Snacks and steaks

MG Siegler draws a nice analogy between True Detective (one of my favorite shows) and content strategy here.

Sometimes, we desire to do just that [ask for anyone to spend several hours doing any one thing], but there’s a huge cognitive barrier even starting one of these larger tasks. I also think that’s why we’re seeing the rise of “binge watching”. It may not be that we don’t want to spend a lot of time doing something — it’s that it’s too hard to dive into a huge time commitment. It’s much easier to dive into a small time commitment and keep going if you’re doing something you enjoying.

(...)

Rather than trying to cram your content into people’s busy lives, why not tailor your content to fill in the cracks in the day and go from there?

This is true for content time slots and understanding our role in people's daily routine. It's also true for format and the means to access content. Mobile usage will only accelerate this, as will the fragmentation of social networks into smaller focused apps.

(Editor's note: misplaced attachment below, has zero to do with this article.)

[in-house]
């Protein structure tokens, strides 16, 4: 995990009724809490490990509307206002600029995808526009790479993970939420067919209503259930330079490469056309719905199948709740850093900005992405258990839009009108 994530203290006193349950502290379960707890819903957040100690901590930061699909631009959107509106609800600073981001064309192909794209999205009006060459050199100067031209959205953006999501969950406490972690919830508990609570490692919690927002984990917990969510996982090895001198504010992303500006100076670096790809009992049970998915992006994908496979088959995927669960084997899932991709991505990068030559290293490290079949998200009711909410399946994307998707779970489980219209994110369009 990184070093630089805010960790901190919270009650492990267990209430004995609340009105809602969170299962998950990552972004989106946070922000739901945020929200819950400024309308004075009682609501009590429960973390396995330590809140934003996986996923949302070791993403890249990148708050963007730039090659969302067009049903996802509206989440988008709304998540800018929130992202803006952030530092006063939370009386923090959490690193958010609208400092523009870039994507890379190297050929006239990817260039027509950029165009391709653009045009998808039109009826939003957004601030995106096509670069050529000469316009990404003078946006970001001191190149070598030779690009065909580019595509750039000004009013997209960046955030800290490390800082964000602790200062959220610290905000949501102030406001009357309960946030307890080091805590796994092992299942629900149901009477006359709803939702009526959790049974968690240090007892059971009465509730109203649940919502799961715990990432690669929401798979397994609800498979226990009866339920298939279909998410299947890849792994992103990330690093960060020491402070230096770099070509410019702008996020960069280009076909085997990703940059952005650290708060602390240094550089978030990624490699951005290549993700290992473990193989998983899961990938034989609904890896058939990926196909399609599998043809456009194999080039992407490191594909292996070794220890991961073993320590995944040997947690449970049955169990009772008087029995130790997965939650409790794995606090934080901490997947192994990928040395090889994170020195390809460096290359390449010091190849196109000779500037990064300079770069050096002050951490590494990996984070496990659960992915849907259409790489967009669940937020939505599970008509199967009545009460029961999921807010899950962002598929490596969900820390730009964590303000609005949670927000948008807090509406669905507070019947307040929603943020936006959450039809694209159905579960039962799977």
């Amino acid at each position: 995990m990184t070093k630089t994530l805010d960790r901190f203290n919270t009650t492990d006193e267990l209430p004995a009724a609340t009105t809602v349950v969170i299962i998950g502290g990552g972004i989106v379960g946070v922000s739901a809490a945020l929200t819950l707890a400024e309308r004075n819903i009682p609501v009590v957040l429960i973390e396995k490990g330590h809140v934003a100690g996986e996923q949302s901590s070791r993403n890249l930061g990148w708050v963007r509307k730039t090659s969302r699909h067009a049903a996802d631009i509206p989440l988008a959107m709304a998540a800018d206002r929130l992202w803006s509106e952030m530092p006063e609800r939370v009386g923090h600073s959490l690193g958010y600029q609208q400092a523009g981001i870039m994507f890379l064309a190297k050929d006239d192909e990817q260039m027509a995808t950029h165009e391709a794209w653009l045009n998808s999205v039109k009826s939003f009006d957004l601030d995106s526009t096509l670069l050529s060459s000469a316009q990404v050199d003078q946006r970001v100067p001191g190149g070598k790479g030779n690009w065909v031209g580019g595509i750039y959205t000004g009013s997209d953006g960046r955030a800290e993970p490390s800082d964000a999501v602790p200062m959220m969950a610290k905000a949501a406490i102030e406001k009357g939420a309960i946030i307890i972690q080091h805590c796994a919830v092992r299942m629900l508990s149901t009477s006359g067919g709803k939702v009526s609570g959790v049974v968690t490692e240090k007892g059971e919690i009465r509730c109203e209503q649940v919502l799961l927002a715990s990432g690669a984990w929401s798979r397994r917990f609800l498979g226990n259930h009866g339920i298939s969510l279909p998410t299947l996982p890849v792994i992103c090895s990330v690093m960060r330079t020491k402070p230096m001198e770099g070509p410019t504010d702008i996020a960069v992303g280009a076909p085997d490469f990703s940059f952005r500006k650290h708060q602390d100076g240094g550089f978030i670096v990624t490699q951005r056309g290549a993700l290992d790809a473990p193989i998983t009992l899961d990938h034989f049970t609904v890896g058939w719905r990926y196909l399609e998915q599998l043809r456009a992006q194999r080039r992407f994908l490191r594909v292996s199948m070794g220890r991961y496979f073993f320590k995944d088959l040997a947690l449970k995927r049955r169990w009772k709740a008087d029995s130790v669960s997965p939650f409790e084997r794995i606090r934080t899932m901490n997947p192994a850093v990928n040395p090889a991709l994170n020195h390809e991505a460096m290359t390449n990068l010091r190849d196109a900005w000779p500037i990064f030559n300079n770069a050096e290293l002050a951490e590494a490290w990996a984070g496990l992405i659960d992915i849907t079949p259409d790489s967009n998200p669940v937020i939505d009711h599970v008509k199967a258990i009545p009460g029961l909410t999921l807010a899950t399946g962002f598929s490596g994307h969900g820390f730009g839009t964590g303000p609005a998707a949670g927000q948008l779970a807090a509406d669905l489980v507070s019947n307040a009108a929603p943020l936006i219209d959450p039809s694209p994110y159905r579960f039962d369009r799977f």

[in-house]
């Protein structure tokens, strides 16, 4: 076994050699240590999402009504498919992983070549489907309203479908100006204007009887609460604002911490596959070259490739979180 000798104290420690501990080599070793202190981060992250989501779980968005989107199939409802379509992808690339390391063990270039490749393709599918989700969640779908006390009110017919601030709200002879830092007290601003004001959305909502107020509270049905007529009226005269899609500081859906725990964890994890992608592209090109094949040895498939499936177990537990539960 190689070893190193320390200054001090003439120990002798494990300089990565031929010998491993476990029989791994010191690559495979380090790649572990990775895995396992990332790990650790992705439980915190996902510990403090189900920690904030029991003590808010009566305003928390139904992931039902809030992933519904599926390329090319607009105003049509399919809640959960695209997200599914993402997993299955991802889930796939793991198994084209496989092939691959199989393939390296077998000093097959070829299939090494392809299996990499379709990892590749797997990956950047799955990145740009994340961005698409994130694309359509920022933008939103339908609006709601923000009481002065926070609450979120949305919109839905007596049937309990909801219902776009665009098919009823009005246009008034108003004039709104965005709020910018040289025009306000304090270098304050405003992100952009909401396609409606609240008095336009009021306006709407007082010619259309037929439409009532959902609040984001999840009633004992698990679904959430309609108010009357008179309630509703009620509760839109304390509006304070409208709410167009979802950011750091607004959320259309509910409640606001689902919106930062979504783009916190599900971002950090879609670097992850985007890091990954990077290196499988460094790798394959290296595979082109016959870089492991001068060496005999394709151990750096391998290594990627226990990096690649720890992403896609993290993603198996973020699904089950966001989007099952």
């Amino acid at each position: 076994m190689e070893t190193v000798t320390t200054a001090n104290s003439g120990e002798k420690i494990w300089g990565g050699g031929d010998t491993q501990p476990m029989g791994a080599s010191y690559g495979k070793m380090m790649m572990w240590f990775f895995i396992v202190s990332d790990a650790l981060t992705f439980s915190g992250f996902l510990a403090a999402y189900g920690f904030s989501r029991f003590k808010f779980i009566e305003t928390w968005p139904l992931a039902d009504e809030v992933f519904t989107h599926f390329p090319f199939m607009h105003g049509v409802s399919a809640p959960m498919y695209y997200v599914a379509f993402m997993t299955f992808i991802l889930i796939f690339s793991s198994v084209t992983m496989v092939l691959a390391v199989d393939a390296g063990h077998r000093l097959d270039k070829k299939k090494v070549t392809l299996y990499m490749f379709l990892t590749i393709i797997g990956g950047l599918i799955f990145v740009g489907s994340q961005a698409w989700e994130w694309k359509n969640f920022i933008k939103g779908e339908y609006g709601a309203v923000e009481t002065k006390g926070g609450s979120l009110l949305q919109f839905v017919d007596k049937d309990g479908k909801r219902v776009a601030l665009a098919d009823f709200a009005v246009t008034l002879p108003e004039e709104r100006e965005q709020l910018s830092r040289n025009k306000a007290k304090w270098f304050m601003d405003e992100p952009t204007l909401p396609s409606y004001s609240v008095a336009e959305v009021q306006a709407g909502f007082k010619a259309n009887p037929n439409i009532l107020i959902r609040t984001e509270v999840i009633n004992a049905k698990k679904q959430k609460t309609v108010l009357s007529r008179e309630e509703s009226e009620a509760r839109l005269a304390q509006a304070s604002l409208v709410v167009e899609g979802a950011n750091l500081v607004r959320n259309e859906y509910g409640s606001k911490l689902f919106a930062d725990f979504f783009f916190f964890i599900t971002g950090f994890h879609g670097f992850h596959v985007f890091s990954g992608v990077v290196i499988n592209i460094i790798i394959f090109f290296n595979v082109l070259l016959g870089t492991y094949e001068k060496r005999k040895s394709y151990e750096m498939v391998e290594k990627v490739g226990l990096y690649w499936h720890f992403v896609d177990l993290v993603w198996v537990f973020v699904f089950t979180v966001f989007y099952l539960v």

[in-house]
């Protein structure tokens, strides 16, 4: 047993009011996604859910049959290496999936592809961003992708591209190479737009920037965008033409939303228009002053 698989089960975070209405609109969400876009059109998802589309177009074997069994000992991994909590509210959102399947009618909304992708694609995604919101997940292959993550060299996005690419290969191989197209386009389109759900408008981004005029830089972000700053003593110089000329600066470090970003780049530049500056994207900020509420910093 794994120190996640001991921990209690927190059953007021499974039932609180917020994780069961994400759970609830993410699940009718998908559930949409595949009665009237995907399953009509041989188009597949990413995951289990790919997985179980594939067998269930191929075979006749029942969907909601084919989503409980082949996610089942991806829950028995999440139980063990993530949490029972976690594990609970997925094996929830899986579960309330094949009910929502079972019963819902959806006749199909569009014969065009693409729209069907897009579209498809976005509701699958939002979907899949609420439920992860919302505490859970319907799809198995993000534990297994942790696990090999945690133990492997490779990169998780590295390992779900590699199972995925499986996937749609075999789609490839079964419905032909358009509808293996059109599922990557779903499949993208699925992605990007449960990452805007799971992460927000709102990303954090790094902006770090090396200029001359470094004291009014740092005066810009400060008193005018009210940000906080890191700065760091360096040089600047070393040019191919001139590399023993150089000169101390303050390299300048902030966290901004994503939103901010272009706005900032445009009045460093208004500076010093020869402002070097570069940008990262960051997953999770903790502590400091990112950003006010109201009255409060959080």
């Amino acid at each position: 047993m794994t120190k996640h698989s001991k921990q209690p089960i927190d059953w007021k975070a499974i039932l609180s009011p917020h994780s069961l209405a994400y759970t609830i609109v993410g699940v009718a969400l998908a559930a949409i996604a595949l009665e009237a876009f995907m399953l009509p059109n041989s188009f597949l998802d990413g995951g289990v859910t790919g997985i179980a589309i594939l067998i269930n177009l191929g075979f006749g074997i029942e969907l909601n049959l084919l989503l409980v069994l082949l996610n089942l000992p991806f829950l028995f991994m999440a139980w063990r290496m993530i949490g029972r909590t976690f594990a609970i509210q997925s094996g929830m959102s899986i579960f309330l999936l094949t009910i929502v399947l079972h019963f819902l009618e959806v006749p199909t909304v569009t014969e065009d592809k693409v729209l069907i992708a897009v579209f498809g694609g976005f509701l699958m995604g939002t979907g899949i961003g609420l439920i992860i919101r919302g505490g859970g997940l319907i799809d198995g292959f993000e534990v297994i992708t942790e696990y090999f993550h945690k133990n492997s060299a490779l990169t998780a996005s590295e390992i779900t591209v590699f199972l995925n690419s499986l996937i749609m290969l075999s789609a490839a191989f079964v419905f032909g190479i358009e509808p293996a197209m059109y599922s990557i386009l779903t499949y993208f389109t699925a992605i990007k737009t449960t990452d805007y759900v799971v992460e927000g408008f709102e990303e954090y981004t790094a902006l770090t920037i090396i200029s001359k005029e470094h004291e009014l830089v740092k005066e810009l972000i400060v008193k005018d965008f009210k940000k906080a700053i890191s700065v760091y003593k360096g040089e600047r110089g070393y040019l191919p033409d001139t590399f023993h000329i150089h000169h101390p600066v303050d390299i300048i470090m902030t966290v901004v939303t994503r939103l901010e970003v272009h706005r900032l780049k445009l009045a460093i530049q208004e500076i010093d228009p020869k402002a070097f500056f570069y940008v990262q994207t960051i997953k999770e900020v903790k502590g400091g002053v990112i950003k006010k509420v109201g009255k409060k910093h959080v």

A year and a half ago I had a conversation with an advertising agency CEO where he clearly stated that what he did (above the line work) was the main course of a dinner party. And he needed someone to work the "snacks" part (that would be the social media strategy). I don't think he ever meant it as a compliment.

Today, snacks play a much bigger role than we ever thought. Our competitors are more than competing brands and internet memes. We're up against consumers' busy lives, overall content surplus, goldfish-like attention spans and general indifference towards what we do. So most of the time we need to think in terms of easily digested bits and pieces, not hour-long dinner parties.

Big steaks are pretty cool, but how do you carry them to eat on the go?